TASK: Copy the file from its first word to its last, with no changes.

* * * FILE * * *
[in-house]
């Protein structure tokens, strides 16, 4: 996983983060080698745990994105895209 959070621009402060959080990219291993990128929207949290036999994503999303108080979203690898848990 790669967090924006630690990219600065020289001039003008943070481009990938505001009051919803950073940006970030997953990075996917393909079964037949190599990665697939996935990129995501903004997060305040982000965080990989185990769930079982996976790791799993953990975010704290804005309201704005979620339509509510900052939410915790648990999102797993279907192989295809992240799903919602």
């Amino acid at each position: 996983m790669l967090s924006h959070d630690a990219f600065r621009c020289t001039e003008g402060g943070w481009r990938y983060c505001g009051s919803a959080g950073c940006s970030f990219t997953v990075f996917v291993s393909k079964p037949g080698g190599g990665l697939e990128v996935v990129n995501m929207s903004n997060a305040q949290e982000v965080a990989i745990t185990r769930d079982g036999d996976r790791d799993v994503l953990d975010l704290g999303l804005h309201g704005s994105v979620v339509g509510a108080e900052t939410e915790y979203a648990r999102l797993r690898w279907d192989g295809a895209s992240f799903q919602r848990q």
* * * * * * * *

[in-house]
């Protein structure tokens, strides 16, 4: 996983983060080698745990994105895209 959070621009402060959080990219291993990128929207949290036999994503999303108080979203690898848990 790669967090924006630690990219600065020289001039003008943070481009990938505001009051919803950073940006970030997953990075996917393909079964037949190599990665697939996935990129995501903004997060305040982000965080990989185990769930079982996976790791799993953990975010704290804005309201704005979620339509509510900052939410915790648990999102797993279907192989295809992240799903919602």
């Amino acid at each position: 996983m790669l967090s924006h959070d630690a990219f600065r621009c020289t001039e003008g402060g943070w481009r990938y983060c505001g009051s919803a959080g950073c940006s970030f990219t997953v990075f996917v291993s393909k079964p037949g080698g190599g990665l697939e990128v996935v990129n995501m929207s903004n997060a305040q949290e982000v965080a990989i745990t185990r769930d079982g036999d996976r790791d799993v994503l953990d975010l704290g999303l804005h309201g704005s994105v979620v339509g509510a108080e900052t939410e915790y979203a648990r999102l797993r690898w279907d192989g295809a895209s992240f799903q919602r848990q």